Rugby: Wallabies' Cup top four spot in danger

The Wallabies face England on Sunday searching for a win after a disappointing loss to France. Photo / Getty Images
The Wallabies face England on Sunday searching for a win after a disappointing loss to France. Photo / Getty Images

The Wallabies' clash with England this weekend has taken on extra significance as the race hots up for rankings ahead of the Rugby World Cup draw.

Australia's 33-6 pummeling at the hands of France in Paris last weekend came with an extra sting for the Wallabies who dropped from second to third in the latest IRB world rankings.

Another heavy defeat for the Wallabies at Twickenham on Saturday would leave Robbie Deans' side in danger of missing out on a place in the keenly-sought top four.

Of huge concern for Deans would be the fact his side have less than a two-point buffer over fifth-ranked and equally-desperate England who were leapfrogged by France.

South Africa have no such issues, jumping past Australia to second after beating Ireland 16-12 at Landsdowne Road while the All Blacks will be the No.1-seeded team when the 2015 World Cup draw takes place in London on December 3.

The top four will be the seeded teams in each World Cup group, with every pool then allocated one team from the second tier and one from the third.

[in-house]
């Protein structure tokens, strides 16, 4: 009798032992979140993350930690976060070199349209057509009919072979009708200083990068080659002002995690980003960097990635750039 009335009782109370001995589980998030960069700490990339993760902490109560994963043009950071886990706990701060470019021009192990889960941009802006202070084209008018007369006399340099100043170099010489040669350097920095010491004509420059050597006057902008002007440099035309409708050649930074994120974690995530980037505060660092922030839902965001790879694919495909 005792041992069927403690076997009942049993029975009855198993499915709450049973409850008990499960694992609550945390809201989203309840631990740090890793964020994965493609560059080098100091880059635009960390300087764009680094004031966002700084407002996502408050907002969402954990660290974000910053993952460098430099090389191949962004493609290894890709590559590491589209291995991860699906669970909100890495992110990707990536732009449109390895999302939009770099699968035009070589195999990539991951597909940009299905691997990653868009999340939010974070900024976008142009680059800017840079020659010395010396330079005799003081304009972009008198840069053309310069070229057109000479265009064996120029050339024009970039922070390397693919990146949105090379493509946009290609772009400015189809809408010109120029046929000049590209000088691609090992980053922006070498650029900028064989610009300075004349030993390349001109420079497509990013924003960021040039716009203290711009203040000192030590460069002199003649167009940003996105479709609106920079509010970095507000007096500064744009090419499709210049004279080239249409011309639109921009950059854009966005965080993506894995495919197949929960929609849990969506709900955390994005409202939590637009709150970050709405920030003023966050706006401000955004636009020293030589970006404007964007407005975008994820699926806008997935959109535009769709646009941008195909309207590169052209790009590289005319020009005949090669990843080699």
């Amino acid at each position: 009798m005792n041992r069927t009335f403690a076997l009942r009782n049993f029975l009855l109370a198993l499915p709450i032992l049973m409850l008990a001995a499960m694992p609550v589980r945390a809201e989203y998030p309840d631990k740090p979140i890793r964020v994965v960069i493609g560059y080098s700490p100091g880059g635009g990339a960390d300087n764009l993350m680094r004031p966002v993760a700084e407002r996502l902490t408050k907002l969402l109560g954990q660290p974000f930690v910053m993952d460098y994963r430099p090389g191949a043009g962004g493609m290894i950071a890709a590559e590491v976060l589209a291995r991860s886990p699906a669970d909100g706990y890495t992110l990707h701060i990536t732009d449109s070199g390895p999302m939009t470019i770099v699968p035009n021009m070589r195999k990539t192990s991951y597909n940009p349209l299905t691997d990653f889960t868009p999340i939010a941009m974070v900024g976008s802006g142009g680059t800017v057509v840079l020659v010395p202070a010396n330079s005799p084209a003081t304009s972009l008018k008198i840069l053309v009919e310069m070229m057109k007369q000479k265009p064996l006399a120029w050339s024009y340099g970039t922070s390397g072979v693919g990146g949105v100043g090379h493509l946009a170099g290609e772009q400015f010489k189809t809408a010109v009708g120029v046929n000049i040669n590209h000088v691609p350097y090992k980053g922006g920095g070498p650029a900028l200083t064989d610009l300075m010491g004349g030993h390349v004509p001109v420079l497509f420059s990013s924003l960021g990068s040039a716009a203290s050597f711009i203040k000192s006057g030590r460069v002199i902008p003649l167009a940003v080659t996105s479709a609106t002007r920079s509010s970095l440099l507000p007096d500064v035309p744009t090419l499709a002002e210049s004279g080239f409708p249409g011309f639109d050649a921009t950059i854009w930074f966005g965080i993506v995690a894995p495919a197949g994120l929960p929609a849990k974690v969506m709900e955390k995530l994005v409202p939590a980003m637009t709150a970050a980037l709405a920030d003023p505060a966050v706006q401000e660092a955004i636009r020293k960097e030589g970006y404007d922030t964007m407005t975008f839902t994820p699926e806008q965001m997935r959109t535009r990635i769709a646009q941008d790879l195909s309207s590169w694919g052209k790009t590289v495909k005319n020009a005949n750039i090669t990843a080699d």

In short, the top four sides avoid each other until the knockout stages of the World Cup to be held in England.

England, who have to face Australia, South Africa and then world champions New Zealand before the draw, are determined to be in the top four for their home World Cup.

If the draw were held now, England, Wales (6th), Argentina (7th) and Ireland (8th) would all be in the second tier of nations.

Ninth-placed Scotland would in the third tier with Samoa, Italy and Tonga.

The IRB rankings are calculated using a points exchange system in which sides take points off each other based on the match result.

Whatever a side gains, the other loses.

The exchanges are based on the match result, the relative strength of each team and the margin of victory, and there is an allowance for home advantage.

Under the system, the higher-rated side (especially allowing for home advantage) would pick up fewer points than a lower-ranked team if they won the match, and would give away more points if they lost.

It leaves Australia vulnerable against the in-form but lower-ranked English side.

Wallabies winger Digby Ioane said the players were intent purely on regaining winning form against England and putting the crushing French defeat behind them.

"For us, it's just a case of getting back to the office and seeing where we are at," Ioane said.

"We expect them to come at us pretty hard in defence and approach the game in the same way the French did and we just need to be ready for them."

- AAP

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